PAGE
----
Presentation #402.02 in the session Titan: Cooking with Gas.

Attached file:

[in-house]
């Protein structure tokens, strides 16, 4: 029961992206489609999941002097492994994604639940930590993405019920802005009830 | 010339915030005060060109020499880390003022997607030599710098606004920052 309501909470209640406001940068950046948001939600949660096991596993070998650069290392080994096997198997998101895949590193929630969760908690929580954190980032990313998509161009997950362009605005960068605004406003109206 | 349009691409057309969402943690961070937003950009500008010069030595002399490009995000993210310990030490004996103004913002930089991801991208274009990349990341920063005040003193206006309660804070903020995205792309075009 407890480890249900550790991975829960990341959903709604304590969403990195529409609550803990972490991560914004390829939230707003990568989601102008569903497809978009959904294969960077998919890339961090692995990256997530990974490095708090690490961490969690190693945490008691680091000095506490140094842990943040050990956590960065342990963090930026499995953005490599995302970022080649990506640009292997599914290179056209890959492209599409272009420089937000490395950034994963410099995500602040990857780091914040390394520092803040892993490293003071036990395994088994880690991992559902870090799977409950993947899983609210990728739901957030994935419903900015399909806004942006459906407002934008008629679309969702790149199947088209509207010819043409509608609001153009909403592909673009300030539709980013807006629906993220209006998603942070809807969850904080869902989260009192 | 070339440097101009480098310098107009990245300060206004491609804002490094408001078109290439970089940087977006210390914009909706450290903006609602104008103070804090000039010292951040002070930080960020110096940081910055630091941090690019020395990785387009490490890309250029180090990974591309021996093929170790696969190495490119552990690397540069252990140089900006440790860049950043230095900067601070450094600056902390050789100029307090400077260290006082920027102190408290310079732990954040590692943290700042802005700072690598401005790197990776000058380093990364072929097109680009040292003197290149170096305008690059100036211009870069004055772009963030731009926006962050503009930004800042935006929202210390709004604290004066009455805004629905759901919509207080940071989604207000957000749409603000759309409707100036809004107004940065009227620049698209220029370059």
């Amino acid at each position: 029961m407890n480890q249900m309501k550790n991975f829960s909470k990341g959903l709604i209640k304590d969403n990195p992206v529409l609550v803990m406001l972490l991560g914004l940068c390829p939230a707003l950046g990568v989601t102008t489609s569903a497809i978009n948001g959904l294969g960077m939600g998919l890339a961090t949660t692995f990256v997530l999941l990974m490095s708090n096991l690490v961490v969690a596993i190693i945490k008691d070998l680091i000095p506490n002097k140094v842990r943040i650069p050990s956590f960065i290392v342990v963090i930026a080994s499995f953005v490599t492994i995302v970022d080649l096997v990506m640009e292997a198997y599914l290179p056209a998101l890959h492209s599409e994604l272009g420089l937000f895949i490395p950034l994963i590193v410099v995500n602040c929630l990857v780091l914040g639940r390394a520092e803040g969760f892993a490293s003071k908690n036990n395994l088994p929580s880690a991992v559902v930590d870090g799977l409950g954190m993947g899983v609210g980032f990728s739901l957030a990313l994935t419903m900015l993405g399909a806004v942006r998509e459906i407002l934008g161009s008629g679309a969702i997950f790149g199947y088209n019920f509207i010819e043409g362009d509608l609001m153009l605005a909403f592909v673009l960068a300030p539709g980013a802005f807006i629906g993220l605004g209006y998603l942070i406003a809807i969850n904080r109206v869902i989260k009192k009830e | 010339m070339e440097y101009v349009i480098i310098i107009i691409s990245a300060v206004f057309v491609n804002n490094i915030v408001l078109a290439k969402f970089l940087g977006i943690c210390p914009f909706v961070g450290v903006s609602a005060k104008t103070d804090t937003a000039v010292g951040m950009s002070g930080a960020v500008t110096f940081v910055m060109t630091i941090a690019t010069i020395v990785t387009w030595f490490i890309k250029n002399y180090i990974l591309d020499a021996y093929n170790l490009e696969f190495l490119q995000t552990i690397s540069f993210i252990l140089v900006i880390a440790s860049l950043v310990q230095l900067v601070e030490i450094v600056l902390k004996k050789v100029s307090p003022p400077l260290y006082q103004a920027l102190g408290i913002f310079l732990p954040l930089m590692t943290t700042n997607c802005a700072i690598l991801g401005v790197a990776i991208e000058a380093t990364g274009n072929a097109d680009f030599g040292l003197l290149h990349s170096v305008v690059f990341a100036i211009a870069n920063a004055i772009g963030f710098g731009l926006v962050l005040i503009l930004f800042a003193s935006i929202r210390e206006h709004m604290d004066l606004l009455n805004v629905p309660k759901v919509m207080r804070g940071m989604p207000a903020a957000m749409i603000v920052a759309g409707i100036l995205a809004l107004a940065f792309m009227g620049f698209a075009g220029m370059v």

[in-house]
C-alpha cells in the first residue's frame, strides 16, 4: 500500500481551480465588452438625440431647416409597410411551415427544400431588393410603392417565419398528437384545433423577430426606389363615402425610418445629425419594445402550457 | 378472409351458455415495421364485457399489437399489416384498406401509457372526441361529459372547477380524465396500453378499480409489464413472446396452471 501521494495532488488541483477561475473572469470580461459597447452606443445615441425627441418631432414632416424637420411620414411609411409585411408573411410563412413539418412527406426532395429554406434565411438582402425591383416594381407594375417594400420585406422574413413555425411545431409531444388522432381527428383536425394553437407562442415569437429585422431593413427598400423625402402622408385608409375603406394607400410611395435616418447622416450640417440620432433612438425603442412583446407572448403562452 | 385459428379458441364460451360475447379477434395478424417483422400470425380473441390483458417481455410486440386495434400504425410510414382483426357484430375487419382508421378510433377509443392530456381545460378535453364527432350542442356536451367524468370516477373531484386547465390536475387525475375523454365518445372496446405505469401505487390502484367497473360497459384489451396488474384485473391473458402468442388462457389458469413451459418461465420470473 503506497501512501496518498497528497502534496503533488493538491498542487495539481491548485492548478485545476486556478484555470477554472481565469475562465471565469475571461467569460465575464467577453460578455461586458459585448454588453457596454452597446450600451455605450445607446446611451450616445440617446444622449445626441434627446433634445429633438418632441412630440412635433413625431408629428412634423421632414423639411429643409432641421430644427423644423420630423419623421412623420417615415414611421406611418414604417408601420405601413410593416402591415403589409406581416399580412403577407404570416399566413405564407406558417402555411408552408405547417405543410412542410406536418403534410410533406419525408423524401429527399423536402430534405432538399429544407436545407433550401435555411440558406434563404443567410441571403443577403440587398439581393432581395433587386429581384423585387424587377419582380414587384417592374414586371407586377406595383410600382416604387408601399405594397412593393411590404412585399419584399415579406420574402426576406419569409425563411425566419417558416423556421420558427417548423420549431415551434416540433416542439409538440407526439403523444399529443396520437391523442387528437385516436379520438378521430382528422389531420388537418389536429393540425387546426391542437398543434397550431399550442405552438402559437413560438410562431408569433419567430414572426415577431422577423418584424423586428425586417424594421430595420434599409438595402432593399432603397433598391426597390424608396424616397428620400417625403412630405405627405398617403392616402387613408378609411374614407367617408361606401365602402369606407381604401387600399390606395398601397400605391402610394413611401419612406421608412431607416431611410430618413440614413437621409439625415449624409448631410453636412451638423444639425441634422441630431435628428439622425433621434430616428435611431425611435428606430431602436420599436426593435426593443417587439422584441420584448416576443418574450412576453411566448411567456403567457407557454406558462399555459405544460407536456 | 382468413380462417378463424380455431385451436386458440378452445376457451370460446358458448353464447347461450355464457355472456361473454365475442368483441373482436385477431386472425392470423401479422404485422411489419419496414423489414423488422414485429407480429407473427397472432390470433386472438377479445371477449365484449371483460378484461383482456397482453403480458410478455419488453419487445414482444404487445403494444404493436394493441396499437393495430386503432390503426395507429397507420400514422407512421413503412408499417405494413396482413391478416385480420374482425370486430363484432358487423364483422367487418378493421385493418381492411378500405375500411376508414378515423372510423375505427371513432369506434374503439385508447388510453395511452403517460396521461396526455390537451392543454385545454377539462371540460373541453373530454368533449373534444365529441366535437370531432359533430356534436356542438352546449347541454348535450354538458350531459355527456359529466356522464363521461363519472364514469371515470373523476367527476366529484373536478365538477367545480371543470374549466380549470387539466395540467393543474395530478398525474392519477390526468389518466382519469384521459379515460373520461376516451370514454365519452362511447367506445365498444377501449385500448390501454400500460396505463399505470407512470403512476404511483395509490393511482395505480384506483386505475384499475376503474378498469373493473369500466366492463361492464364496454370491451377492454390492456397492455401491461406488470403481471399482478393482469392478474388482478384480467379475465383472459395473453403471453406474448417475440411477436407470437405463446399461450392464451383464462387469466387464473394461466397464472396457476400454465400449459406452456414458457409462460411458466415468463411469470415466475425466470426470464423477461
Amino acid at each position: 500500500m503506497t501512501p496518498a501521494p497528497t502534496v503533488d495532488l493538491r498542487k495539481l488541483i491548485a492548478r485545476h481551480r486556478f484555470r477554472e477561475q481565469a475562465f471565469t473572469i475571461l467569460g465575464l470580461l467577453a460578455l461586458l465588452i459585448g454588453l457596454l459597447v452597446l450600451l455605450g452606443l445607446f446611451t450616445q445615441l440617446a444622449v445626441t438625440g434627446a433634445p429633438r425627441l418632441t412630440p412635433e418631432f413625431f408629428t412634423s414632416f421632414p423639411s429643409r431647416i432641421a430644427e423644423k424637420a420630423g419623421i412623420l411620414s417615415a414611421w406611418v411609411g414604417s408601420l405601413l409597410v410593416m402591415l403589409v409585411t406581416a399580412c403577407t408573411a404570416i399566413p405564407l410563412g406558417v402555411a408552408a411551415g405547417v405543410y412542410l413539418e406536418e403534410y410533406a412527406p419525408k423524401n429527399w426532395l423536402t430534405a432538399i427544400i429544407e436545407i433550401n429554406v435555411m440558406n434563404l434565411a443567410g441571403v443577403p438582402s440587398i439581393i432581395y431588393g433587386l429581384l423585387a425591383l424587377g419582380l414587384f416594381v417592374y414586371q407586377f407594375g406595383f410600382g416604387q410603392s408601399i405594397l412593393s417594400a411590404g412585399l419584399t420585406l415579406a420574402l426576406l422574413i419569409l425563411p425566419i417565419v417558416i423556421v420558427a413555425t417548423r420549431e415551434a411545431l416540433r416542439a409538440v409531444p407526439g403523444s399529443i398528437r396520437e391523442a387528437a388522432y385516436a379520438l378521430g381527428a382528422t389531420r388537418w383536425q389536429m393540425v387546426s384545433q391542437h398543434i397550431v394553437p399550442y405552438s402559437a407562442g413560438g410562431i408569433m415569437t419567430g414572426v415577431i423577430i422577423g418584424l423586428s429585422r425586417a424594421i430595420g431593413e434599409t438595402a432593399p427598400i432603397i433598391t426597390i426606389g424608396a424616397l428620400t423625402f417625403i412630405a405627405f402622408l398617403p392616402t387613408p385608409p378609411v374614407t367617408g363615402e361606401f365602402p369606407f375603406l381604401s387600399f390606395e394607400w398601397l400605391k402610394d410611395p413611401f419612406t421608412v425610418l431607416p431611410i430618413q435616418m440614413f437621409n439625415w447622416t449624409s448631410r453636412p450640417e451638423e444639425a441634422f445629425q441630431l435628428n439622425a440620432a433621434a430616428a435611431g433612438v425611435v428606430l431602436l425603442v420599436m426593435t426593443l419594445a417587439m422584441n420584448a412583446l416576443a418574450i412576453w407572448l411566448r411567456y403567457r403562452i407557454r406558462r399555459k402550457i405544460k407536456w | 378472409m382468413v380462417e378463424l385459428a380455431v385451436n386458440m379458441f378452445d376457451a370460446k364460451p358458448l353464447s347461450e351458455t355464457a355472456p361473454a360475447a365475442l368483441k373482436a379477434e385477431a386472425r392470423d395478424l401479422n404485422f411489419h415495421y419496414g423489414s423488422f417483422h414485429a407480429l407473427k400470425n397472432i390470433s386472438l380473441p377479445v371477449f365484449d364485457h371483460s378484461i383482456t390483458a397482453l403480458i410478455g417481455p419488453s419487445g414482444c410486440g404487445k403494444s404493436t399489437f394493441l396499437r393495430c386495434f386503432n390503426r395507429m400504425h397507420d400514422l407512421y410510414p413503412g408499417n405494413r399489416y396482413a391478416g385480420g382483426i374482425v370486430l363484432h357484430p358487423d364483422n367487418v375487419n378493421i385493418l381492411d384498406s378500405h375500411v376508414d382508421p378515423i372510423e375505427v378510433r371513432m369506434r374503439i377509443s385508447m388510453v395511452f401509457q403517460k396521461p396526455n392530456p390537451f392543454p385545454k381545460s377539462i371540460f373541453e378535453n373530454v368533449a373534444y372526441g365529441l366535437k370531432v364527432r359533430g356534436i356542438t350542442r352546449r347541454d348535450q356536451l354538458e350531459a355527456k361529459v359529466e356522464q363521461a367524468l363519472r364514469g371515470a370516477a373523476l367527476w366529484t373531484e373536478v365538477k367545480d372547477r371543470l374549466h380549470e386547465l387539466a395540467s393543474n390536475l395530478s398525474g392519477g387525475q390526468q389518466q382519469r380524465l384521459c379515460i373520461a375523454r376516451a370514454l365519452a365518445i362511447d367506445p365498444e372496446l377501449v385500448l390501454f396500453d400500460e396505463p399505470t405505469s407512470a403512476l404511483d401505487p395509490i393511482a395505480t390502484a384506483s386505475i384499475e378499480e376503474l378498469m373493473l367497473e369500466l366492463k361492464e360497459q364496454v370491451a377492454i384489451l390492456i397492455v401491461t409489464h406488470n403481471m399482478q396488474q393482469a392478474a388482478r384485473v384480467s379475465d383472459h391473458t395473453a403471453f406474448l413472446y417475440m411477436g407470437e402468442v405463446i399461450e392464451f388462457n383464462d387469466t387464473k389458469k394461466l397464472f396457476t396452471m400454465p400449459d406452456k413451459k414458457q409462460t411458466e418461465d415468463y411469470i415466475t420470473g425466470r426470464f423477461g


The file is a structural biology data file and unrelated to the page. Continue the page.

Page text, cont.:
Shock energy applied to an atmosphere with the N2/CH4 composition of Saturn’s moon Titan will efficiently synthesize organic molecules. Meteors sufficiently large compared to the atmospheric mean free path will generate such shocks during atmospheric entry. But while the microscopic dust flux at Saturn had long been measured, the meteor flux in the millimeter- to meter-size range has been unknown, making it impossible to quantify reliably the importance of this effect. However, the Cassini spacecraft imaged the results of multiple meteoroid impacts on Saturn’s rings, allowing for the first time an empirical estimate to be made of the flux and size-frequency distribution of meteoroids at Saturn. We combine these results with an atmospheric entry model and measured shock production efficiencies for the N2/CH4 atmosphere appropriate to Titan, and calculate shock production rates for HCN, C2H2, C2H4, C2H6, and C3H8, as well as the resulting H2 generation. We find that in the optimistic estimate for particle flux onto Titan, for example, HCN and C2H2 are produced at rates as high as 24% of the production rate due to UV photochemistry, suggesting that these particles are more important to Titan’s atmospheric chemistry than previous thought.